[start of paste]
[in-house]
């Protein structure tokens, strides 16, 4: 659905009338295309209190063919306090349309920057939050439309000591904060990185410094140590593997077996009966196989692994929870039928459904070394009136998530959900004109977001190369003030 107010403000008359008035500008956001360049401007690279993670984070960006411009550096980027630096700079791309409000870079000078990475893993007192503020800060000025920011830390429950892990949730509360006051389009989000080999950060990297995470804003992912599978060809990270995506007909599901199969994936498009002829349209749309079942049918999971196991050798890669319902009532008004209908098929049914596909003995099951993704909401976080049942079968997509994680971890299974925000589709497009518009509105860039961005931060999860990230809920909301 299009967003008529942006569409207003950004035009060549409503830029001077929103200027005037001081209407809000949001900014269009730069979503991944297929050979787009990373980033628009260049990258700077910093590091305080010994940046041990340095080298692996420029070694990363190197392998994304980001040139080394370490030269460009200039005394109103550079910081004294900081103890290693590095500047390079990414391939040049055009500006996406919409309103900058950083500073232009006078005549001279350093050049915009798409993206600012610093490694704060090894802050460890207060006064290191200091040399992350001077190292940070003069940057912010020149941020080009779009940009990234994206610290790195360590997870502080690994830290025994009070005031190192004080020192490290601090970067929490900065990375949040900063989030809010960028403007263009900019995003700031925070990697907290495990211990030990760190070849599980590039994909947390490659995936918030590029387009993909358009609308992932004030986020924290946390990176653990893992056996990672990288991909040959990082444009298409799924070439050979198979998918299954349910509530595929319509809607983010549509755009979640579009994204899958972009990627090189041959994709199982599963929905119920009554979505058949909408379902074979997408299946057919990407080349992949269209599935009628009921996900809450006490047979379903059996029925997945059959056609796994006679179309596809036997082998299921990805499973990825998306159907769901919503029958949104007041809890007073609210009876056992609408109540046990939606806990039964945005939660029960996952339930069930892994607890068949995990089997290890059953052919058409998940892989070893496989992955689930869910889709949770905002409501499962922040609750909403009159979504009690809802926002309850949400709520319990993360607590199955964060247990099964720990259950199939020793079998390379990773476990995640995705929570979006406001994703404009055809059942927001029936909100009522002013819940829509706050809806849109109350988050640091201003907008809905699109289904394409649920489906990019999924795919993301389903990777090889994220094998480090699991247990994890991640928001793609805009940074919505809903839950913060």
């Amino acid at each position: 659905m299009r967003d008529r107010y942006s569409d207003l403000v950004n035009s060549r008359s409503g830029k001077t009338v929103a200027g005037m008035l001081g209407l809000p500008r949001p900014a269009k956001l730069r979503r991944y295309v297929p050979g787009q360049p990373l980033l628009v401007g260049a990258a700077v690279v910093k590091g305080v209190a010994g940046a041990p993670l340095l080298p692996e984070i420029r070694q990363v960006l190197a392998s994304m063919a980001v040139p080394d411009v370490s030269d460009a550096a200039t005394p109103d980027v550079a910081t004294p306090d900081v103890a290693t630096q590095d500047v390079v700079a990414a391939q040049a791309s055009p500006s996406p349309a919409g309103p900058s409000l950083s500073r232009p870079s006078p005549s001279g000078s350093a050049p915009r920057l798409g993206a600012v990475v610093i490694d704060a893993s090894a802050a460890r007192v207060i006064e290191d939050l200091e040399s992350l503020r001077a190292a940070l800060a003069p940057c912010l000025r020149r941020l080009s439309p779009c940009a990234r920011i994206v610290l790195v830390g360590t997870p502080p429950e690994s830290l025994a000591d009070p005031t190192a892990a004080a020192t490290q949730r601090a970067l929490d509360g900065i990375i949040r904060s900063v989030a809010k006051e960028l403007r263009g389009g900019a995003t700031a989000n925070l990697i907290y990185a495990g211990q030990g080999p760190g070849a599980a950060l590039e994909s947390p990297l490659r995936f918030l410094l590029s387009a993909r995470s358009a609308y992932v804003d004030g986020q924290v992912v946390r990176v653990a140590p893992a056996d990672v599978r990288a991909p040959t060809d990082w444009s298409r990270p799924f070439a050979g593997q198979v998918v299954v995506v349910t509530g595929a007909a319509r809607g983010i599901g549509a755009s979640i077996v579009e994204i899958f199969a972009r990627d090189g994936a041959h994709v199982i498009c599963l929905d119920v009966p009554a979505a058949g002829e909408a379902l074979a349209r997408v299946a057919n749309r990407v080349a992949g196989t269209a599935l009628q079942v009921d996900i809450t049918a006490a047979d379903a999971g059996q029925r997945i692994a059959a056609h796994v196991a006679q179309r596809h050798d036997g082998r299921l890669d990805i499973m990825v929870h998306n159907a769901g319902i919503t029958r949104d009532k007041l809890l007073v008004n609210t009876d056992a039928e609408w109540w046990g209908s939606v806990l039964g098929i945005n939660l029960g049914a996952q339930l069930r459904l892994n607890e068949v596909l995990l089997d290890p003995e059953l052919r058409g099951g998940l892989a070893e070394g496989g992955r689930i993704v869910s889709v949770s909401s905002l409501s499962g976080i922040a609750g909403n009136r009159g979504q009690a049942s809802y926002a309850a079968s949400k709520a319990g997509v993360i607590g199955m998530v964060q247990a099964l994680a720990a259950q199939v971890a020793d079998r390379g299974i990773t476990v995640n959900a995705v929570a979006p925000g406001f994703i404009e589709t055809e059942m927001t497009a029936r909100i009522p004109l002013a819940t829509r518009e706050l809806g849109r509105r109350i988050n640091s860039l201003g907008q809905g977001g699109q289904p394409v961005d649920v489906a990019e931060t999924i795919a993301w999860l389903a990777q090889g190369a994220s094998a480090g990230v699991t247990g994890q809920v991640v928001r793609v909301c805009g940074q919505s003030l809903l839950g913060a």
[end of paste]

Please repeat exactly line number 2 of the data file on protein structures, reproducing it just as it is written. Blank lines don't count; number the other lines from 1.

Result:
């Protein structure tokens, strides 16, 4: 659905009338295309209190063919306090349309920057939050439309000591904060990185410094140590593997077996009966196989692994929870039928459904070394009136998530959900004109977001190369003030 107010403000008359008035500008956001360049401007690279993670984070960006411009550096980027630096700079791309409000870079000078990475893993007192503020800060000025920011830390429950892990949730509360006051389009989000080999950060990297995470804003992912599978060809990270995506007909599901199969994936498009002829349209749309079942049918999971196991050798890669319902009532008004209908098929049914596909003995099951993704909401976080049942079968997509994680971890299974925000589709497009518009509105860039961005931060999860990230809920909301 299009967003008529942006569409207003950004035009060549409503830029001077929103200027005037001081209407809000949001900014269009730069979503991944297929050979787009990373980033628009260049990258700077910093590091305080010994940046041990340095080298692996420029070694990363190197392998994304980001040139080394370490030269460009200039005394109103550079910081004294900081103890290693590095500047390079990414391939040049055009500006996406919409309103900058950083500073232009006078005549001279350093050049915009798409993206600012610093490694704060090894802050460890207060006064290191200091040399992350001077190292940070003069940057912010020149941020080009779009940009990234994206610290790195360590997870502080690994830290025994009070005031190192004080020192490290601090970067929490900065990375949040900063989030809010960028403007263009900019995003700031925070990697907290495990211990030990760190070849599980590039994909947390490659995936918030590029387009993909358009609308992932004030986020924290946390990176653990893992056996990672990288991909040959990082444009298409799924070439050979198979998918299954349910509530595929319509809607983010549509755009979640579009994204899958972009990627090189041959994709199982599963929905119920009554979505058949909408379902074979997408299946057919990407080349992949269209599935009628009921996900809450006490047979379903059996029925997945059959056609796994006679179309596809036997082998299921990805499973990825998306159907769901919503029958949104007041809890007073609210009876056992609408109540046990939606806990039964945005939660029960996952339930069930892994607890068949995990089997290890059953052919058409998940892989070893496989992955689930869910889709949770905002409501499962922040609750909403009159979504009690809802926002309850949400709520319990993360607590199955964060247990099964720990259950199939020793079998390379990773476990995640995705929570979006406001994703404009055809059942927001029936909100009522002013819940829509706050809806849109109350988050640091201003907008809905699109289904394409649920489906990019999924795919993301389903990777090889994220094998480090699991247990994890991640928001793609805009940074919505809903839950913060």